Thirsty Business

Carol Milano


February 2, 2015

Water Risk

Water does not generate the respect or anxiety it deserves. While floods and droughts may get considerable attention, another, perhaps more critical threat is much more subtle: the lack of available water to meet growing demand. If current trends persist, global water demand will increase by 55% between 2000 and 2050. Some industries’ requirements will soar even higher—by 140% for electricity production and 400% for manufacturing.

Recognition of these critical water-related challenges is also increasing. In Pacific Institute and Vox Global’s 2014 survey “Bridging Concern With Action: Are U.S. Companies Prepared for Looming Water Challenges?” nearly 60% of more than 50 major corporations indicated that water issues are worsening and could negatively affect their business growth and profitability within five years. More than 80% said water availability will influence decisions on where to locate facilities.

The CDP Global Water Report 2013 reveals similar concerns among 180 companies listed on the FTSE Global 500 Equity Index. Analysis by CDP (formerly the Carbon Disclosure Project) shows that water issues can threaten profitability and shareholder security. Some 70% of companies stated that water presents substantive business risks and half have experienced detrimental business impacts related to water since 2009.

Water risks are increasingly immediate, especially in direct operations and supply chains. Insufficient or inadequate water supply or a lack of infrastructure to reliably deliver that supply can all affect production volume and quality. In CDP’s analysis, the most widely-identified near-term risks were water stress or scarcity, flooding, rising compliance costs, declining water quality, higher water prices and reputational damage caused by growing public and media awareness of water issues and companies’ handling thereof.

Reducing water use and increasing re-use are important, but potential water shortages are not the only major risk-driver. It is essential to require key suppliers to measure and manage their own water risks. Nearly a quarter of companies in CDP’s analysis do not know if water presents a risk to their supply chains and, in the Pacific Institute survey, few respondents reported any plans to expand their water risk mitigation measures. According to CDP, this low level of strategic planning or corporate ambition on key water stewardship metrics increases the risk. Fortunately, however, some proactive companies are exploring more effective water management strategies and have developed ways to address water efficiency, savings and reliability.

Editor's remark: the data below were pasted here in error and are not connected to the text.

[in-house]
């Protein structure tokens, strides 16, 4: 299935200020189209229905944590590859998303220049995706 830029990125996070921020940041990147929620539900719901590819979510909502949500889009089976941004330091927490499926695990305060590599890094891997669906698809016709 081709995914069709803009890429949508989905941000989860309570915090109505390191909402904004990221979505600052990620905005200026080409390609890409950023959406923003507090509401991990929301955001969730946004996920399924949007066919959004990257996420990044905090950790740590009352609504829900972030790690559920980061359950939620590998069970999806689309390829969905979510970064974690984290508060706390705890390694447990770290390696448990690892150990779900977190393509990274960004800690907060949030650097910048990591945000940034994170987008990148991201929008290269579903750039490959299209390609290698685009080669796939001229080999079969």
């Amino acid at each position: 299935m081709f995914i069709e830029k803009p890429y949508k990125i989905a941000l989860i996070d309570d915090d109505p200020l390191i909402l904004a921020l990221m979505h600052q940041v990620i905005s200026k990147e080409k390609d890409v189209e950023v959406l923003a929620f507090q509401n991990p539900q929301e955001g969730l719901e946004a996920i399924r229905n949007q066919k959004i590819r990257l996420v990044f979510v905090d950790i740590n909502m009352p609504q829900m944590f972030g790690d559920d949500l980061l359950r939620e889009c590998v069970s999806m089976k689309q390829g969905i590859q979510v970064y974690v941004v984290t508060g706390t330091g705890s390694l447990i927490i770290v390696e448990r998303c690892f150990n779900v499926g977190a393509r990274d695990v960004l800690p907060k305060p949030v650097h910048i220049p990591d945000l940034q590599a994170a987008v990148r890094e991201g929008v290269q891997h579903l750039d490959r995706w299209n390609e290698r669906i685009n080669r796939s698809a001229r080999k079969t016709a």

Spotting Opportunities and Risks

The first step businesses should take is to assess their water risk and exposure by regularly measuring and monitoring water use to determine its value to the operation. “Water’s full value is much greater than its procurement costs, which are normally fairly low,” said Lauren Koopman, a director in PwC’s Sustainable Business Solutions practice. “Its indirect costs include treatment, transport, supplier engagement, and risk of community or NGO backlash. Rising water consciousness is creating a ripple effect through the supply chain.” For instance, retailers sourcing water near Texas drought areas have experienced lower production, which has negatively affected profits and sales.

The costs of water acquisition and disposal are familiar considerations. For example, manufacturer Cummins Inc. developed an internal statistical model “to identify the least efficient facilities, where the greatest conservation opportunities exist, based on size, number of employees and type of work,” said Todd Swingle, the company’s director of environmental strategy. He visited 20 Cummins sites in 2013 to perform an extensive water audit as part of an effort to understand all direct water-related costs and the “water/energy nexus.”

“Many of our projects have both water and energy improvements,” Swingle said.  “For water projects, look beyond purchase and disposal costs to maintenance, expenses of pumping and moving greater volumes of water, and chemical costs of having to treat more water, requiring larger machines and more energy. Calculating all the factors to assess real costs of water use could lead to far greater savings than initially obvious.”

Other companies have instituted policies to better monitor and manage water use. At United Technologies, any location spending more than $100,000 a year on energy and water is required to report its water use every quarter. “Then we evaluate reports from over 400 facilities to see if they’re on target to reduce their water use to meet our goal of 40% reduction for 2015,” said Rick Love, manager of environmental sustainability.

Many risk assessment tools are available to help water management efforts. “You can use them for macroscopic assessment of your sites, then prioritize the sites you need to focus on,” said Philip Sumner, senior manager in Pfizer’s GTS Global Engineering. “Do local assessments to identify specific opportunities. Water management is a quickly-evolving area, with a lot of new data becoming available. It needs constant review.